Four months after the Disney princesses were torn down from the walls and the twin cots packed away unused, Janine and Denis Guingan are still agonising over the terrible question: could their baby daughters have been saved?
The Guingans want to know if staff at Monash Medical Centre should have detected the condition that claimed the lives of baby daughters Tiana and Amelia in scans taken weeks before their birth.
They want to know if this would have meant a different outcome for their twins.
They have engaged medical negligence lawyers Slater and Gordon, who are investigating. The law firm said it expects to pursue litigation on behalf of the family.
The girls died due to Twin-to-Twin Transfusion Syndrome, a disease of the placenta which can result in one of the twins not getting enough blood while the other is overloaded with it, placing strain on her heart.
They were nearly full term on October 9, when Ms Guingan, already a mother of two young sons, felt pain she thought to be contractions.
"The doctor came in to do an ultrasound, she didn't tell me but we could see that one of the sacs, the heart wasn't beating," Ms Guingan said, speaking from her home in Melbourne's outer south-east.
"Normally when they do the ultrasound you can see a little flickering, I could see my youngest's little flickering but I couldn't see my eldest."
"I said to her 'is everything okay' because there's no heart beat and she said everything is fine."
The family alleges it was another three hours before a further ultrasound was performed and the alarm raised for an emergency caesarean section. The parents were told one girl was gone and the second was in danger.
After waking from surgery, Ms Guingan learned Tiana was in intensive care and that the family was going to have to make an impossible decision, she said.
"All I could see was the cords coming out of her and they told me I had to decide if we want her to stay on life support because she didn't have oxygen for 25 minutes and she had severe brain damage and they told me I had to make a decision," Ms Guingan said. "I was trying not to fall asleep because I was on morphine."
The family allege hospital staff gave them only an hour to decide. They made the heartbreaking decision to take Tiana off life support and she slipped away the following morning.
Ms Guingan and her husband say they were called back into the maternity ward in early December and allege a specialist who reviewed their case told them the TTS was present but missed at an ultrasound taken about two weeks before the births.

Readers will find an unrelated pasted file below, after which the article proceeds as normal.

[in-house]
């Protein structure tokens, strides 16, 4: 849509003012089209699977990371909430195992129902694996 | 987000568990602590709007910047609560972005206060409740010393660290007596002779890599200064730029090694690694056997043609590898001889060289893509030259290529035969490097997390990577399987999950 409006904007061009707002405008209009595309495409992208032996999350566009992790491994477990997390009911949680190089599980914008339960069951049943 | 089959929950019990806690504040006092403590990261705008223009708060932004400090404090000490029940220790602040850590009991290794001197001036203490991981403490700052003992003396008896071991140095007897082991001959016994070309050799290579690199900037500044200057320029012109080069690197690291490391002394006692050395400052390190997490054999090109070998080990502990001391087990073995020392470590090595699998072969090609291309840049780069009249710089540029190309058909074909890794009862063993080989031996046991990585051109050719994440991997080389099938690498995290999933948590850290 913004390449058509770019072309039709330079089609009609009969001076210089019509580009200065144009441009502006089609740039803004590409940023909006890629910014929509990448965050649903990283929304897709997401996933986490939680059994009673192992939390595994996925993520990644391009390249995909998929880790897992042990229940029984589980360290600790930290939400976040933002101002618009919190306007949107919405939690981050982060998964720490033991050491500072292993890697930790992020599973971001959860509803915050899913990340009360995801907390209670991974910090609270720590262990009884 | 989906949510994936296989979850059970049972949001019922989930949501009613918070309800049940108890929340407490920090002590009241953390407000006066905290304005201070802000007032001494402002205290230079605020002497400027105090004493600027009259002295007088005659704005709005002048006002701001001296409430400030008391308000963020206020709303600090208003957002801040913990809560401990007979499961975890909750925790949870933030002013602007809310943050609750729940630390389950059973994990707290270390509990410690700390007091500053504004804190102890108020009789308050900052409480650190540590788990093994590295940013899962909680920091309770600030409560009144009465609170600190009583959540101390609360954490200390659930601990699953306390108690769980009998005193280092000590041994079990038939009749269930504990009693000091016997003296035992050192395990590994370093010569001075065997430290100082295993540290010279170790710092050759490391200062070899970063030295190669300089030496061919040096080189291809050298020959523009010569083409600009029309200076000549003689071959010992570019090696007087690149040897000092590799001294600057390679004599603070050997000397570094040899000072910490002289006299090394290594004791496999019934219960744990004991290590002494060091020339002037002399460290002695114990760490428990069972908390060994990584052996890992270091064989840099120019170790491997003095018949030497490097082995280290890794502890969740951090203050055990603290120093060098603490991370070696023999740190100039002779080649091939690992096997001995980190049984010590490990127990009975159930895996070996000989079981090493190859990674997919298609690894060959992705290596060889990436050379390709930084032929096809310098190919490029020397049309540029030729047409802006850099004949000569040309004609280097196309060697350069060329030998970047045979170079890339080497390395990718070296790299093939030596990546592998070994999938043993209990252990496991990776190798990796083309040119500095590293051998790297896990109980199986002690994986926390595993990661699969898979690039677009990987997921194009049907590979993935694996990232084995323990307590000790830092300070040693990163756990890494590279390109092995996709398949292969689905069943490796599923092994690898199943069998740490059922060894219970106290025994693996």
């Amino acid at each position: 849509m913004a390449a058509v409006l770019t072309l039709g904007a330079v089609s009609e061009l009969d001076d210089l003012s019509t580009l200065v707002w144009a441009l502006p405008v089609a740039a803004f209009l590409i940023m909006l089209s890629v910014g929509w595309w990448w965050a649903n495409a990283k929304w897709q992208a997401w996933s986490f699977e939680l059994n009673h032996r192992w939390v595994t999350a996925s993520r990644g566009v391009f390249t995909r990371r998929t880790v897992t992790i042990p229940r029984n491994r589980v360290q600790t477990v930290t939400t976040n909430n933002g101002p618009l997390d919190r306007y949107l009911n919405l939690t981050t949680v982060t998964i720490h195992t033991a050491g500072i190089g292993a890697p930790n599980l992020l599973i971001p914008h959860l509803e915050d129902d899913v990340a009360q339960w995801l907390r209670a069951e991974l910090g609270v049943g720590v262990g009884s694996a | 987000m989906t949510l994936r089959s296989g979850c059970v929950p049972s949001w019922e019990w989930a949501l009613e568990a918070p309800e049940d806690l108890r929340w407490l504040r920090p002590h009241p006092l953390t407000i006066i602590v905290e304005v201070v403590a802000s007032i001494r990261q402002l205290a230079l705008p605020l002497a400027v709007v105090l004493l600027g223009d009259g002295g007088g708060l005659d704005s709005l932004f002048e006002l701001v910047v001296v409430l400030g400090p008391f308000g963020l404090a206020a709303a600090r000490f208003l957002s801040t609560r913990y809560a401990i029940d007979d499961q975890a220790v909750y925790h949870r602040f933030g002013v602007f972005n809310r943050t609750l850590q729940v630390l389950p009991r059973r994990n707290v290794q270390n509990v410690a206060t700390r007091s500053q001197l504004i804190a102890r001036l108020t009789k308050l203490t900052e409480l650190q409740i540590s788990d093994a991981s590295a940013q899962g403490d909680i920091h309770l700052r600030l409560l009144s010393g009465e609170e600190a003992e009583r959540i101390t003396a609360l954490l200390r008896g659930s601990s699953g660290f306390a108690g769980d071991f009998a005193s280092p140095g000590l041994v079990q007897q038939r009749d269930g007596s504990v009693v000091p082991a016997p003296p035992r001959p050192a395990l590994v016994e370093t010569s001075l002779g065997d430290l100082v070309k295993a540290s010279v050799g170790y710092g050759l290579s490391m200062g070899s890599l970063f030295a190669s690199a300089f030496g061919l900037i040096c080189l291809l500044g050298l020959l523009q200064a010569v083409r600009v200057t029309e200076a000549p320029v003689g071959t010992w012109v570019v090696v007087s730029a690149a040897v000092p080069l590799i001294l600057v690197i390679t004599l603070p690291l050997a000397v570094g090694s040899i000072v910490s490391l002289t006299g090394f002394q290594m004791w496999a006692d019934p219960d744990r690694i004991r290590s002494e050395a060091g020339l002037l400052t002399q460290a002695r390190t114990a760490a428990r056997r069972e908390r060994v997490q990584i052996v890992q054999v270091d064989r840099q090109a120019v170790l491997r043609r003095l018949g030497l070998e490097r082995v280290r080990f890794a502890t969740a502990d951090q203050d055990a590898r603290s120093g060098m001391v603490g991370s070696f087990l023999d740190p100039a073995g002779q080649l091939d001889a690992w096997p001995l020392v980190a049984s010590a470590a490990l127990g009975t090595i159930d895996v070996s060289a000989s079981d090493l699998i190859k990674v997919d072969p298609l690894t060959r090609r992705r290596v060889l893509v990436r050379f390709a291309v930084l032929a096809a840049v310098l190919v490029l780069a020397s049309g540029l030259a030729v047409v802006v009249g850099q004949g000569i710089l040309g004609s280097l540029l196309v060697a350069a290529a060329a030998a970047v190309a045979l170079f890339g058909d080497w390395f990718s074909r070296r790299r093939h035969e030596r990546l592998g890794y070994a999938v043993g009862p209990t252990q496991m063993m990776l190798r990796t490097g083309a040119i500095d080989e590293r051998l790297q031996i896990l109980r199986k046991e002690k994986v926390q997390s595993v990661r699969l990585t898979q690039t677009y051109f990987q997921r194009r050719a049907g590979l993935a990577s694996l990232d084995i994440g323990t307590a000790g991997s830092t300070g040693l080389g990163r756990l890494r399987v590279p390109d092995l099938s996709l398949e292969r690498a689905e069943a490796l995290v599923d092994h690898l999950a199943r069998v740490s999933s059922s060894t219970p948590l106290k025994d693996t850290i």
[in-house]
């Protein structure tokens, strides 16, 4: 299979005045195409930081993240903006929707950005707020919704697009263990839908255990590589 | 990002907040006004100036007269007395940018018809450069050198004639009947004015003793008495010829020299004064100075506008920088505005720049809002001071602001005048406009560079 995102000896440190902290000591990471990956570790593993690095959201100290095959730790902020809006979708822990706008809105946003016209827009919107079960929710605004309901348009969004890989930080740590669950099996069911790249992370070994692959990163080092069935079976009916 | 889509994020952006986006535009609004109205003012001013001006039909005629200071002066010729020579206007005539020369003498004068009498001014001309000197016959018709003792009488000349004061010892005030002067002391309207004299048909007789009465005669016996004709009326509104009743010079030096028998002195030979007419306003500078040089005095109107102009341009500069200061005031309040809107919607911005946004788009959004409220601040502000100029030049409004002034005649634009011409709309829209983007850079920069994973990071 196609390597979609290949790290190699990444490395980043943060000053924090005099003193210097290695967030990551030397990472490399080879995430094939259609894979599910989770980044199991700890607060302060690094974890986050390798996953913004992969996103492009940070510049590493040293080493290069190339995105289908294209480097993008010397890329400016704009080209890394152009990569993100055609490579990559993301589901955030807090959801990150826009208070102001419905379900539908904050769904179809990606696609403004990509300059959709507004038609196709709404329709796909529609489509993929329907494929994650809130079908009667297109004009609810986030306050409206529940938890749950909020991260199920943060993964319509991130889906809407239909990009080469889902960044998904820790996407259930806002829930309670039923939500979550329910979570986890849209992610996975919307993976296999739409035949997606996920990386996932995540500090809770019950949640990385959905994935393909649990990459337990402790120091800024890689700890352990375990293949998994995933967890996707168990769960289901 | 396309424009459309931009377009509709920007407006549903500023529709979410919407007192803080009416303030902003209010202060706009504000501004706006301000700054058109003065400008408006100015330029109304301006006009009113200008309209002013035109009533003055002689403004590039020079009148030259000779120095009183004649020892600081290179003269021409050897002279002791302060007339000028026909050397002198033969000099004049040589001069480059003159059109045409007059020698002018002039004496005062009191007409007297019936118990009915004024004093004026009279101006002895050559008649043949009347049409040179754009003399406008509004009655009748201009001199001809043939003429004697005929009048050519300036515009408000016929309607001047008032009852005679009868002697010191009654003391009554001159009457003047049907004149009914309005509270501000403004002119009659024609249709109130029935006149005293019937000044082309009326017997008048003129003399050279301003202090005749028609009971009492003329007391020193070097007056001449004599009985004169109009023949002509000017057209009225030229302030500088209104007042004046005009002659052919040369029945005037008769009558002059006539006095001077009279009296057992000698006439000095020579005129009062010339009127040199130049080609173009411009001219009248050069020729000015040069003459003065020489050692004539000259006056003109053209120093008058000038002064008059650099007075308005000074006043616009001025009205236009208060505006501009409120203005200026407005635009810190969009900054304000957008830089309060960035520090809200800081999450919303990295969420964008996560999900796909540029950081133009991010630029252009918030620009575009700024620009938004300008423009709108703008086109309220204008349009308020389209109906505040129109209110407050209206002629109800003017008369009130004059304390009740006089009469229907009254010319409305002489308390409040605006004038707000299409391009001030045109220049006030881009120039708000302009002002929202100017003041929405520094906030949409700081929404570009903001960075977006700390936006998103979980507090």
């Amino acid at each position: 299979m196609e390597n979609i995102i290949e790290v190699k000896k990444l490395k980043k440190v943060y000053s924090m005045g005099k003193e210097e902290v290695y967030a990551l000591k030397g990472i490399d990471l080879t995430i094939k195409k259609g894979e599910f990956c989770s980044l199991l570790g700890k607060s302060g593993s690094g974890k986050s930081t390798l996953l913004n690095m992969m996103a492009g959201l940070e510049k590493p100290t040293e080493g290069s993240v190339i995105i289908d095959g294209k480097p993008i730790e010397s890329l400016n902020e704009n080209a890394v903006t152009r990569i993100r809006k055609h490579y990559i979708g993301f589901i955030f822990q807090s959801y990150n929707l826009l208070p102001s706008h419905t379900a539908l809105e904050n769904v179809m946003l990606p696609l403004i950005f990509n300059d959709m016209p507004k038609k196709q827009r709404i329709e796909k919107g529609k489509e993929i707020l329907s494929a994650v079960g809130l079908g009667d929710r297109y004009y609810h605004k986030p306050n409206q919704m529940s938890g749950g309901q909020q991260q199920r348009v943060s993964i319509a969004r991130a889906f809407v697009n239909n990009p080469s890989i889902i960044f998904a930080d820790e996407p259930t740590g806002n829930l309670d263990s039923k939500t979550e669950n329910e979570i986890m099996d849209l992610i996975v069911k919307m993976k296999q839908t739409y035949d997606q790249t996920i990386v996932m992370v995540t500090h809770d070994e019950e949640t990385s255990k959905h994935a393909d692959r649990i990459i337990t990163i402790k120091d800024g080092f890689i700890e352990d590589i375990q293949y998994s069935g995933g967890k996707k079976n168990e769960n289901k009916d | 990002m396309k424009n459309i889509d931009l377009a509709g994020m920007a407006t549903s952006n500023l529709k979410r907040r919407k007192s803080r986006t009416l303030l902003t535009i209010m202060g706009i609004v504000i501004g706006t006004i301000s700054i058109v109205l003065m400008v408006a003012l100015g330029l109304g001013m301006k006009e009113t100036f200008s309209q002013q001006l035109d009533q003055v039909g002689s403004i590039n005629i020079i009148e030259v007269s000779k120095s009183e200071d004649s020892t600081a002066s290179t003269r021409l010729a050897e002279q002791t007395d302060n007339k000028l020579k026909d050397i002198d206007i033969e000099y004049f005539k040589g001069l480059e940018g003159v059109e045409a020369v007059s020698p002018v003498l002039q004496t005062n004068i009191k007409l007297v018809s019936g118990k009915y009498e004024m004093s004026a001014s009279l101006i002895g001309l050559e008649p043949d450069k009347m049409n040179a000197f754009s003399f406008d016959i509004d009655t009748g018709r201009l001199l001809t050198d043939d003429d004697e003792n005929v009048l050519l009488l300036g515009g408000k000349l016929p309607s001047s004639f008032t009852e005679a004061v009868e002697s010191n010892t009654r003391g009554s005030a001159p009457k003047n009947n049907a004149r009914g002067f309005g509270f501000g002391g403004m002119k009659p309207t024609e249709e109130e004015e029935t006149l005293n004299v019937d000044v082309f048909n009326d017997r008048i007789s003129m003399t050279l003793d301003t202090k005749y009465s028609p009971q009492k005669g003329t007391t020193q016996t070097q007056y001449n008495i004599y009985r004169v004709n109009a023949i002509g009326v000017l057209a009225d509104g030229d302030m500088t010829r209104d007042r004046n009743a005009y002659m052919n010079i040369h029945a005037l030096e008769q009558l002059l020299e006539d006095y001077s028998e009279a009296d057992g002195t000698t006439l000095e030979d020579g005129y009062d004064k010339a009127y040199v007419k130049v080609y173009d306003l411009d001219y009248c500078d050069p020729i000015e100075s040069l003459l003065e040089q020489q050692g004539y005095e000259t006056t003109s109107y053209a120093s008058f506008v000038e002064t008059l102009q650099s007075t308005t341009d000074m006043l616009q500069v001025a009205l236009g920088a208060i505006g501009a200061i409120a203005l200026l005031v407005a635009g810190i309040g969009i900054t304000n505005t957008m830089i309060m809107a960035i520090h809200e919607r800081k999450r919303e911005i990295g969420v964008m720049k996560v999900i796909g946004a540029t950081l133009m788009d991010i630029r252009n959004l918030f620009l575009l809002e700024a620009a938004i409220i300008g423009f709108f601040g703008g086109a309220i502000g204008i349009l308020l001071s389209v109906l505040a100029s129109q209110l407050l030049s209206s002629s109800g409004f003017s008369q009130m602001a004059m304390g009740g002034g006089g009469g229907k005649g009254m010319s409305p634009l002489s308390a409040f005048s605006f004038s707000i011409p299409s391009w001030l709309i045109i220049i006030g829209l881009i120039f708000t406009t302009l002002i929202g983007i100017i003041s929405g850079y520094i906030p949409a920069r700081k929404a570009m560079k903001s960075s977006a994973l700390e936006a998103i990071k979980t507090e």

They also allege the doctor told them their case should have been flagged as an emergency sooner on the day of the birth.
"It gave me closure knowing it wasn't something I did wrong but at the same time made me more angry and frustrated that it could have all been prevented if they just did their job right," Ms Guingan said. "It wasn't just one life, it was two lives, and one life is not acceptable."
Fairfax Media has been unable to independently verify this meeting.
"Monash Health continues to offer support and extend condolences to the family and extended family on the loss of their twins babies," a spokesman for the hospital said. "Due to our commitment to patient confidentiality we're unable to comment any further."
He said the hospital was unaware of any legal action.
Anne Shortall, the head of medical law at Slater and Gordon, said she expects to pursue civil action.
"What we're investigating is whether or not this twin-to-twin transfusion that caused the death of both twins could have been picked up earlier and treated, hopefully resulting in the safe birth of both girls or at least one girl," she said.
Ms Guingan said she doesn't want another mother to experience her pain. "I want them to be aware for the next person," she said.
The story Lawyers probe hospital's role in death of twin babies first appeared on The Age.